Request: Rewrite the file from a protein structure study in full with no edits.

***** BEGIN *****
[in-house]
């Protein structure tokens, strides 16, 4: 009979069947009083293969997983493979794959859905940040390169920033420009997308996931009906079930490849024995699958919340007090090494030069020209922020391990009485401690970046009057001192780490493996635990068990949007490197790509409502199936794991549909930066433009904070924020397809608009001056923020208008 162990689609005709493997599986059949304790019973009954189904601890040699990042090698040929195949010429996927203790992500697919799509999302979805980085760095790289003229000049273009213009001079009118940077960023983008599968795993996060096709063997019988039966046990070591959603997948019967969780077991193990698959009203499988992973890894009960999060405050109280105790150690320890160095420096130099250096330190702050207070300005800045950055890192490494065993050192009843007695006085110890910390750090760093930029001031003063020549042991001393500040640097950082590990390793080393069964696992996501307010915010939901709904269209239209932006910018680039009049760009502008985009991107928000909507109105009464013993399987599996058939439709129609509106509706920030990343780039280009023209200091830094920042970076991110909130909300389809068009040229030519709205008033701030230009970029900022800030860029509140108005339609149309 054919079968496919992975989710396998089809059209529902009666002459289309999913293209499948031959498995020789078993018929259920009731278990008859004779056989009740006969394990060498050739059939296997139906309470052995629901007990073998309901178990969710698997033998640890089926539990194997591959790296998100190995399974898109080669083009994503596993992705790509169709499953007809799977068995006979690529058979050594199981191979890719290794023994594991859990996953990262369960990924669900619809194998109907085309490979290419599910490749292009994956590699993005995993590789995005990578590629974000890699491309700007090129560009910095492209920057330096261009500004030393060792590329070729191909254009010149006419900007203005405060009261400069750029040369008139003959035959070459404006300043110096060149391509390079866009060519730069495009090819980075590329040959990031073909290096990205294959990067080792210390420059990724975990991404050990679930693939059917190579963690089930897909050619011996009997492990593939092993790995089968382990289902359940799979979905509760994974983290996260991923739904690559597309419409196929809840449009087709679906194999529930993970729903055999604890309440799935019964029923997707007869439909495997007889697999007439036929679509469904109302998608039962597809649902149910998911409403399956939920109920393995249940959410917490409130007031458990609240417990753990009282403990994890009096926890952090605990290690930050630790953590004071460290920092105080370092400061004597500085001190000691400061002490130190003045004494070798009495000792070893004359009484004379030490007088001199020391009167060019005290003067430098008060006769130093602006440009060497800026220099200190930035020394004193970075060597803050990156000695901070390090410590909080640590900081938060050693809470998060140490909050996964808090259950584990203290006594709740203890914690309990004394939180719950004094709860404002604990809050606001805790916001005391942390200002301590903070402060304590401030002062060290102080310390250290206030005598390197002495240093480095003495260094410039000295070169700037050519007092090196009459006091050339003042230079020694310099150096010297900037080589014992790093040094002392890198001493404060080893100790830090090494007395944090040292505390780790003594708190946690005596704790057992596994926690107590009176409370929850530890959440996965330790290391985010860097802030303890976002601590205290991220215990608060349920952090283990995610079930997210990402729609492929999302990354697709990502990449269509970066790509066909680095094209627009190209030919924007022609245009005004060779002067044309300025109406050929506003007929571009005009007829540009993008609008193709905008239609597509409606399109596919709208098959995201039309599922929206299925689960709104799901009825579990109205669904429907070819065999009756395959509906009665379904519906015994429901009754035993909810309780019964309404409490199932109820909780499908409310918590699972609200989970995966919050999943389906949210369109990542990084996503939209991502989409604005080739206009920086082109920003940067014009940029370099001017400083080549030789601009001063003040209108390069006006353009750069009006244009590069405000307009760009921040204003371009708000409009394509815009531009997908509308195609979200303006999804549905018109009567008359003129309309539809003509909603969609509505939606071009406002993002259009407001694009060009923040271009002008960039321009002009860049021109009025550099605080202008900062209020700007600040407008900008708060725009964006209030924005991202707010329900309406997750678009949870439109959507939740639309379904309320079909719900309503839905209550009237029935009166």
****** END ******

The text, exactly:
[in-house]
């Protein structure tokens, strides 16, 4: 009979069947009083293969997983493979794959859905940040390169920033420009997308996931009906079930490849024995699958919340007090090494030069020209922020391990009485401690970046009057001192780490493996635990068990949007490197790509409502199936794991549909930066433009904070924020397809608009001056923020208008 162990689609005709493997599986059949304790019973009954189904601890040699990042090698040929195949010429996927203790992500697919799509999302979805980085760095790289003229000049273009213009001079009118940077960023983008599968795993996060096709063997019988039966046990070591959603997948019967969780077991193990698959009203499988992973890894009960999060405050109280105790150690320890160095420096130099250096330190702050207070300005800045950055890192490494065993050192009843007695006085110890910390750090760093930029001031003063020549042991001393500040640097950082590990390793080393069964696992996501307010915010939901709904269209239209932006910018680039009049760009502008985009991107928000909507109105009464013993399987599996058939439709129609509106509706920030990343780039280009023209200091830094920042970076991110909130909300389809068009040229030519709205008033701030230009970029900022800030860029509140108005339609149309 054919079968496919992975989710396998089809059209529902009666002459289309999913293209499948031959498995020789078993018929259920009731278990008859004779056989009740006969394990060498050739059939296997139906309470052995629901007990073998309901178990969710698997033998640890089926539990194997591959790296998100190995399974898109080669083009994503596993992705790509169709499953007809799977068995006979690529058979050594199981191979890719290794023994594991859990996953990262369960990924669900619809194998109907085309490979290419599910490749292009994956590699993005995993590789995005990578590629974000890699491309700007090129560009910095492209920057330096261009500004030393060792590329070729191909254009010149006419900007203005405060009261400069750029040369008139003959035959070459404006300043110096060149391509390079866009060519730069495009090819980075590329040959990031073909290096990205294959990067080792210390420059990724975990991404050990679930693939059917190579963690089930897909050619011996009997492990593939092993790995089968382990289902359940799979979905509760994974983290996260991923739904690559597309419409196929809840449009087709679906194999529930993970729903055999604890309440799935019964029923997707007869439909495997007889697999007439036929679509469904109302998608039962597809649902149910998911409403399956939920109920393995249940959410917490409130007031458990609240417990753990009282403990994890009096926890952090605990290690930050630790953590004071460290920092105080370092400061004597500085001190000691400061002490130190003045004494070798009495000792070893004359009484004379030490007088001199020391009167060019005290003067430098008060006769130093602006440009060497800026220099200190930035020394004193970075060597803050990156000695901070390090410590909080640590900081938060050693809470998060140490909050996964808090259950584990203290006594709740203890914690309990004394939180719950004094709860404002604990809050606001805790916001005391942390200002301590903070402060304590401030002062060290102080310390250290206030005598390197002495240093480095003495260094410039000295070169700037050519007092090196009459006091050339003042230079020694310099150096010297900037080589014992790093040094002392890198001493404060080893100790830090090494007395944090040292505390780790003594708190946690005596704790057992596994926690107590009176409370929850530890959440996965330790290391985010860097802030303890976002601590205290991220215990608060349920952090283990995610079930997210990402729609492929999302990354697709990502990449269509970066790509066909680095094209627009190209030919924007022609245009005004060779002067044309300025109406050929506003007929571009005009007829540009993008609008193709905008239609597509409606399109596919709208098959995201039309599922929206299925689960709104799901009825579990109205669904429907070819065999009756395959509906009665379904519906015994429901009754035993909810309780019964309404409490199932109820909780499908409310918590699972609200989970995966919050999943389906949210369109990542990084996503939209991502989409604005080739206009920086082109920003940067014009940029370099001017400083080549030789601009001063003040209108390069006006353009750069009006244009590069405000307009760009921040204003371009708000409009394509815009531009997908509308195609979200303006999804549905018109009567008359003129309309539809003509909603969609509505939606071009406002993002259009407001694009060009923040271009002008960039321009002009860049021109009025550099605080202008900062209020700007600040407008900008708060725009964006209030924005991202707010329900309406997750678009949870439109959507939740639309379904309320079909719900309503839905209550009237029935009166």